A Sports Medicine Story

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SS220: A Sports Medicine Story

Session 220

Today, we chat with Dr. Brian Gilmer, a community sports medicine physician about his journey from med school to residency and beyond. He’s been training now for seven years. If you’re interested in this field, go check out the American Orthopaedic Society for Sports Medicine.

For more podcast resources to help you with your medical school journey and beyond, check out Meded Media.

Listen to this podcast episode with the player above, or keep reading for the highlights and takeaway points.

[01:13] Interest in Orthopedic Sports Medicine

Brian grew up in a hospital at the University of Texas, Houston with his mom as an orthopedic nurse. She later went back to school, became a CRNA and had him in the operating room at a pretty young age.

Brian knew he wanted to be a surgeon by disposition and he believes most surgeons know that about themselves.

And so, he did every surgery rotation and ultimately ended up in orthopedics because he was in a medical fraternity and some of the older guys who were going into ortho knew the ortho residents.

He initially wanted to be a shoulder and elbow surgeon. Then when he married, he lived in a ski town so he ended up being a sports medicine physician.

'The deeper you go, the more you realize there is to know.'Click To Tweet

[04:36] The Biggest Myths or Misconceptions About Sports Medicine

They have an inside joke in the orthopedics world that you always have to be as strong as an ox and half as smart. But he thinks this has definitely changed a lot. Luckily the field has started to be a little more heterogeneous and it looks a little different now.

Even within orthopedics, there are different totalities and approaches. Sports medicine surgeons or restorative surgeons first and they’re activity preserving. All those things shape the decisions you’re trying to help make for people. And so, it’s a little less of a cookbook than other fields.

[06:09] Traits that Lead to a Good Sports Medicine Doc

Brian thinks you have to have at least some level of sports background. Everyone thinks they’re an athlete from a four-year-old to a 97-year-old. But they have their own distinct personalities and you really have to be focused on what people’s goals are.

“You can take two people with the exact same problem and develop two different treatment plans just based on what they're after.”Click To Tweet

You’ve got to be willing to listen to people, who they are, and what they’re after. You’ve got to be flexible and willing to change course on the fly because sometimes the first thing doesn’t work out and you need to change direction.

[08:27] Types of Patients

Sports medicine physicians deal a lot with meniscus tears and ACL injuries, and rotator cuff tears. These are a lot of stuff that you learn very poorly in medical school, but they are very common musculoskeletal injuries.

There are also Family Medicine trained sports physicians that treat overuse injuries associated with sports. These are things like patellar tendonitis, tennis elbow lateral epicondylitis, jumper’s knee, etc. They are often treated with biologic injections and PRP. Some are acute and others are chronic. You get this continuity, but they’re all sort of discrete episodes of care.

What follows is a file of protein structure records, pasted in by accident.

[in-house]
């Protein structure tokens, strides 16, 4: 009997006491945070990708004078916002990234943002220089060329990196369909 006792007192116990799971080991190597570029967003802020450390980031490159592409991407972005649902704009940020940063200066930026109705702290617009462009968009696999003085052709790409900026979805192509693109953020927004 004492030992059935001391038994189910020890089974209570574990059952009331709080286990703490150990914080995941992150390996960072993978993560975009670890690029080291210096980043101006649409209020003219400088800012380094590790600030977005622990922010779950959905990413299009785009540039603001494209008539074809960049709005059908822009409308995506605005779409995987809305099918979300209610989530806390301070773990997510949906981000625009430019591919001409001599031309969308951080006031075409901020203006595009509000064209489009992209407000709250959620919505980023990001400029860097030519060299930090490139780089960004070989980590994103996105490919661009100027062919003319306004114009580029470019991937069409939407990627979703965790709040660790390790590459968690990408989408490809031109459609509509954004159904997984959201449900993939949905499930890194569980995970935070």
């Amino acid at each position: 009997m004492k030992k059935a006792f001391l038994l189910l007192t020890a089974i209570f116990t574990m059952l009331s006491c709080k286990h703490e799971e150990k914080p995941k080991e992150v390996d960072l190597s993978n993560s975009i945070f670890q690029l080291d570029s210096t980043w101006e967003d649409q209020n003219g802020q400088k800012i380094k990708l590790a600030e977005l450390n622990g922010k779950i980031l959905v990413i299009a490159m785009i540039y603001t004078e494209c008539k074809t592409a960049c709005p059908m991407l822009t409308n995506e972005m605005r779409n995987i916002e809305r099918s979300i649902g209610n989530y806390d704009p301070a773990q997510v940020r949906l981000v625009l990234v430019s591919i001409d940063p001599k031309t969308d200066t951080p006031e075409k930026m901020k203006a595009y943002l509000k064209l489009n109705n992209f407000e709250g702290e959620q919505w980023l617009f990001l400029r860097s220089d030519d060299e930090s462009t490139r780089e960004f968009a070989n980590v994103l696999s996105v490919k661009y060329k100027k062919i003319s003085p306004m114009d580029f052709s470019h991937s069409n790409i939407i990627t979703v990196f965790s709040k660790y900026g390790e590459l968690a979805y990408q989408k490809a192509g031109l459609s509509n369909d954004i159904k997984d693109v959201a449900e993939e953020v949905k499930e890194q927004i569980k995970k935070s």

'One of the appealing things about our job is, for the most part, things have a defined beginning, middle, and end. And then you don't see the patient again until they have their next injury.'Click To Tweet

[11:11] How Primary Care Docs Figure Out Where to Send Their Patients To

With a lot of encroachment on specialists, Brian suggests sending the patient to somebody who’s giving your patient good care.

In a lot of groups, there is a dedicated PM&R physician within the physician group of the orthopedic practice. They are intentionally there to manage and triage those things too. So if it’s more of a chronic overuse injury, they actually intentionally end up there. Then if it’s more of an acute injury, they end up sent there.

And so, some of it can be just sorted out if you have a specific patient in front of you by determining their history. 

[12:37] Typical Day and Typical Week

Brian is in private practice, but he has a lot of academic interests that he is able to pursue. For instance, Mondays would be his travel clinic and he sees patients all day. Sometimes, if he has an operation in the afternoon, he would run back up 40 miles to their main hospital and take care of that. Sometimes, he takes calls in the evenings.

Tuesdays, he operates pretty much all day. They start at eight and generally go till about seven o’clock at night. Then he is sometimes on call for traumatic injury. It’s usually a 12-15-hour day. Then he’d get up and run a clinic on a Wednesday. 

Then Thursday and Friday, he does a bunch of other stuff. He does some consulting, teaching, and research. He does some telehealth on Thursday afternoon. So he technically works three and a half days a week in clinical practice, about a day in other stuff, and then about half a day skiing or taking his kids to school.

[13:54] Make It Your Own Thing

Not a lot of students as they’re going through this process understand that urban academic medicine is not the majority of medicine that is practiced in this country. And Brian is the perfect example of someone who has gone out and created his own thing. 

'Anybody who tells you that medicine is a dead-end career is just not paying attention... it can be as broad or as narrow as you want but it's absolutely in your hands.'Click To Tweet

Brian explains that you can do as much or as little of so many things. You can be a team physician if you want and cover sports teams. If you want to spend all your free time going to basketball games anyways, you may as well be on the sidelines. If you want to be a person who’s involved in legal stuff or innovation, you can get involved in the industry, you can become an expert witness.